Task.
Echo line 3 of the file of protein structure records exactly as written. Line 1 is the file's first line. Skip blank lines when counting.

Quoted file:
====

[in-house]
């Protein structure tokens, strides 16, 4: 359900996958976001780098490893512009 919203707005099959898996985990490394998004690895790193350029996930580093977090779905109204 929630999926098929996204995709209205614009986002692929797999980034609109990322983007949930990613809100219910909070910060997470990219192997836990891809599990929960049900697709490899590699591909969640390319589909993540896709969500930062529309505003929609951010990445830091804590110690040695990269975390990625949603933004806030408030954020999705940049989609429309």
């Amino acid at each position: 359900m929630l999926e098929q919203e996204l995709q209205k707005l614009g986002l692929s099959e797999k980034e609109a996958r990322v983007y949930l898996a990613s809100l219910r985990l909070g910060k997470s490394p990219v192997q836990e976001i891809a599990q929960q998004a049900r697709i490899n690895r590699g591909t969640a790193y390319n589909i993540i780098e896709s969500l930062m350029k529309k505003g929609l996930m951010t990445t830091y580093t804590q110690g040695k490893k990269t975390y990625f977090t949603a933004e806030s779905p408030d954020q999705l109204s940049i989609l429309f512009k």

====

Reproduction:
């Amino acid at each position: 359900m929630l999926e098929q919203e996204l995709q209205k707005l614009g986002l692929s099959e797999k980034e609109a996958r990322v983007y949930l898996a990613s809100l219910r985990l909070g910060k997470s490394p990219v192997q836990e976001i891809a599990q929960q998004a049900r697709i490899n690895r590699g591909t969640a790193y390319n589909i993540i780098e896709s969500l930062m350029k529309k505003g929609l996930m951010t990445t830091y580093t804590q110690g040695k490893k990269t975390y990625f977090t949603a933004e806030s779905p408030d954020q999705l109204s940049i989609l429309f512009k």